- D’Onta Foreman: Lamar Miller is being drafted as a top 20 RB this season. While there is a chance he plays well enough to earn that draft slot, I think it's more likely that Foreman takes his job if he returns to health. Last year he averaged 4.2 yards per carry and 13.8 yards per reception. Given, he only had 8 receptions, but he showed he will make the most of them. Lamar Miller has been a league average back since entering the league with a career YPC of 3.7. If you can afford to wait until Foreman is healthy, this year might be a changing of the guard.
Late Round Undervalued at Wide Receiver
- Chris Godwin: In the second half of the season last year, Godwin had 26 catches on 44 targets for 442 yards as the third receiver. Reports out of training camp so far, have him as the number 2 wide receiver with Desean Jackson moving into the slot. With Mike Evans drawing consistent double teams, that’s a valuable spot to have in this offense. Coming out of Penn. State, Godwin ran a 4.42 40 yard dash and a 4.00 20 yard shuttle. With more opportunities coming from rising star, Jameis Winston, Godwin has the chance to lock up the No. 2 receiver spot on this team for years to come. If his numbers look anything like they did at the end of last season, Godwin is a steal.
- Ryan Grant: Behind TY Hilton, there is no proven receiver for the Colts. Ryan Grant, Chester Rodgers and Deon Cain will battle it out for the remaining starting positions. If you remember correctly, Grant was given a pretty big contract by the Ravens as an up and coming impact player before having it shadily revoked with an injury designation. Last year in Washington as the #3 wideout, Grant managed 45 catches for 573 yards and 4 touchdowns. As a true number 2 with a hopefully healthy Andrew Luck(so far so good) we could be looking at a true breakout. Grant compares favorably to Nelson Agholor, who with the help of Colts new head coach, Frank Reich erased his bust status last year. If Grant can resemble anything close to Agholor last season, he could be an outstanding WR3.
- Brice Butler: With career bests of 21 receptions and 317 yards, it is possible that you don't even know who this is or where he plays. I wouldn’t blame you. But in fantasy football, opportunity is key. The Arizona Cardinals have Larry Fitzgerald and 2nd round rookie Christian Kirk. After that, the roster is filled with players like Butler and J.J. Nelson. With over 200 vacated targets from last season, someone is going to emerge. Coming out of college Brice Butler ran a 4.36 second 40 yard dash, and had a 39 inch vertical, at 6 foot 3 inches tall. Still only 28 years old, with an abundance of opportunity, Butler is worth a late round flier as someone who could make a few starts for your team.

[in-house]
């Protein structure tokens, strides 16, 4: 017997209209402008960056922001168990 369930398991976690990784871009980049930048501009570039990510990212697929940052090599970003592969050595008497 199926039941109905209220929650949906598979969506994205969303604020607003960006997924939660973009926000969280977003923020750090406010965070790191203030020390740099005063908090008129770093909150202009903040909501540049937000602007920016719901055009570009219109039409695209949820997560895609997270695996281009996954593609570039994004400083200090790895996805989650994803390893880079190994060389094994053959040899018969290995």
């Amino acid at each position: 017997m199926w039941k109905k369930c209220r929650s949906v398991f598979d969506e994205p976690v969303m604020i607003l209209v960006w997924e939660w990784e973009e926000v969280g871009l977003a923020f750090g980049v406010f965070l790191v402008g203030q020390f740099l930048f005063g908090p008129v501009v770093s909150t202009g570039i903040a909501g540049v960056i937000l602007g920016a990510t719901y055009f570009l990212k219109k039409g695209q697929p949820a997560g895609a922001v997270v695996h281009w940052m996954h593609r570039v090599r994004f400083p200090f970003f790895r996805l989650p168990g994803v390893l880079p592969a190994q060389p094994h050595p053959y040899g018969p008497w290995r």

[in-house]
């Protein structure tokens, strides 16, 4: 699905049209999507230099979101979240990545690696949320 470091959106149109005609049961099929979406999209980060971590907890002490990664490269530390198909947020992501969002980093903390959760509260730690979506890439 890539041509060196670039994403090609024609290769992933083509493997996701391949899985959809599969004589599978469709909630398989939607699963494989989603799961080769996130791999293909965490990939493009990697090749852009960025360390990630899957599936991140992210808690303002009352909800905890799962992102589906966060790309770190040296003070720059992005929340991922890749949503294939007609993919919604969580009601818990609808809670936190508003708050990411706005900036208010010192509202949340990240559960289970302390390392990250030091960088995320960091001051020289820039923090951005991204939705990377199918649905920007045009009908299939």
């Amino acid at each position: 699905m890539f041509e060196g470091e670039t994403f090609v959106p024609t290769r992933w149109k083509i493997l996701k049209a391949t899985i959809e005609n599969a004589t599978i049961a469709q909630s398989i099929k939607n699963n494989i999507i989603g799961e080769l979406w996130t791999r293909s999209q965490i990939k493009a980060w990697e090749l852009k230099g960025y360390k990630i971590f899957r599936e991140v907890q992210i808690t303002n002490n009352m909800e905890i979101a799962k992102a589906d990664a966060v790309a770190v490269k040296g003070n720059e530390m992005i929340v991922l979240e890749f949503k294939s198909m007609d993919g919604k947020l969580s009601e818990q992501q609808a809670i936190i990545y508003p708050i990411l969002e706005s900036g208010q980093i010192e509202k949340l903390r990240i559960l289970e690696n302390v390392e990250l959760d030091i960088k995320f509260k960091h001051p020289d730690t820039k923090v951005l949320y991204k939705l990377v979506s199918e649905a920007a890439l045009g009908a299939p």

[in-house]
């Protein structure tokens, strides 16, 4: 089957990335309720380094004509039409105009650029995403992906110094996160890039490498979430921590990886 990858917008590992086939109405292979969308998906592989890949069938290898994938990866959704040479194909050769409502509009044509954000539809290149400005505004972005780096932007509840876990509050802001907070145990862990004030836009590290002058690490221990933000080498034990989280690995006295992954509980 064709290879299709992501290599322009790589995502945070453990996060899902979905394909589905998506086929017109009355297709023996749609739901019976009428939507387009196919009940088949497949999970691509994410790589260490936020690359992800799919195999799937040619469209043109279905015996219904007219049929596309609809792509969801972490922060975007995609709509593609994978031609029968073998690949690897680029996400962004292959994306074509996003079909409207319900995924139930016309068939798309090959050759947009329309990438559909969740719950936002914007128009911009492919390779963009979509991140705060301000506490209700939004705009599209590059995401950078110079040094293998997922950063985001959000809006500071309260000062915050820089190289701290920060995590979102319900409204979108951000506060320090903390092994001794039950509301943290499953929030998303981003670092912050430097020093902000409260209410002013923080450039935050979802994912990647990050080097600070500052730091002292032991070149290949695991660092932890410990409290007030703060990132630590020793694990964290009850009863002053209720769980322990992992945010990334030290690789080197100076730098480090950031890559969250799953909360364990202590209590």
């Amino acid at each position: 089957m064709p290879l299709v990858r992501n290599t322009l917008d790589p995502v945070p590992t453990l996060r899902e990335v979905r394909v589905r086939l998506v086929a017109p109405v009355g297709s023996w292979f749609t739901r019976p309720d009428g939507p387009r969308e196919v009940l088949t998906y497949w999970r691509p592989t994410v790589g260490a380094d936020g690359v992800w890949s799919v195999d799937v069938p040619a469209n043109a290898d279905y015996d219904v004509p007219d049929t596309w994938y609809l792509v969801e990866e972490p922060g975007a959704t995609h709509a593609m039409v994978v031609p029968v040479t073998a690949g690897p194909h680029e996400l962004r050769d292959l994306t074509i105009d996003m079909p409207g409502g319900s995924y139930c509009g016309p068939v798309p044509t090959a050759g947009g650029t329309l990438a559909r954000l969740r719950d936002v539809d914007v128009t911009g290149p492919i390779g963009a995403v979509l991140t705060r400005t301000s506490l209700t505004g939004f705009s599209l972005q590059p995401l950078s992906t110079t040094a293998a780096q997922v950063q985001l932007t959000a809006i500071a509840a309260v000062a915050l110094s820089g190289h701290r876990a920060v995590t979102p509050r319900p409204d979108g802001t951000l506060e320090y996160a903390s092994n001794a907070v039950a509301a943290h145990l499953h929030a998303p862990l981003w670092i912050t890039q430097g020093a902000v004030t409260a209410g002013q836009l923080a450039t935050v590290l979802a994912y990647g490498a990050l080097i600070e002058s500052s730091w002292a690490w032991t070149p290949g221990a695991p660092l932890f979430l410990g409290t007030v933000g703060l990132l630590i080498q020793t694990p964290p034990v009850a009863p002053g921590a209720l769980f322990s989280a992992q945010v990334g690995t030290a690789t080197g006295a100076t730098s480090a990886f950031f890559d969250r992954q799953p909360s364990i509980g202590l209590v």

Late Round Undervalued at Tight End
- Hayden Hurst: The Ravens offense features tight ends heavily. In the past 2 seasons, they have given 285 targets, 214 receptions, 1,740 yards and 10 touchdowns to the position. While i do not usually advise to rely on rookie tight ends, Hurst is an exception. He is 25 years old, and the Ravens should not waste his prime waiting for him to develop. He scored in his first preseason opportunity and I look for him to build on that this season.
- Gerald Everett: While Everett does not have a lot of production to his name through his first NFL season, he does have insane measurables, and a head coach who heavily featured a similar tight end in his last stop. At the 2016 combine, Everett measured in at 6 foot 3 with a 4.6 forty and 37.5 inch vertical. While those aren’t quite wide receiver numbers, they are quite impressive for a man his size. While Tyler Higbee is still on the roster, Everett compares more favorably to Jordan Reed, Mcvay's joker tight end in Washington. If you miss on tight ends early in your draft, and you are looking for upside, Everett should be your man. Pairing him with a safer late round option, such as Charles Clay would be optimal.
- Tyler Eifert: It has probably been a long time since you have heard the name “Tyler Eifert” in a sentence that did not also include the phrase “Injured Reserve” but yet here we are. He is supposedly 100% healthy after having last year to fully recuperate and get over his numerous back surgeries. His last full season was in 2015 when he caught 13 touchdowns as the number 2 option behind AJ Green. On a team that still only has Green as a proven threat, the Bengals need someone to step up. If Eifert is as healthy as he claims to be, he could reclaim his spot as the number 2 option in this Bengals passing attack. Another double digit touchdown campaign could be a possibility is he plays an entire season.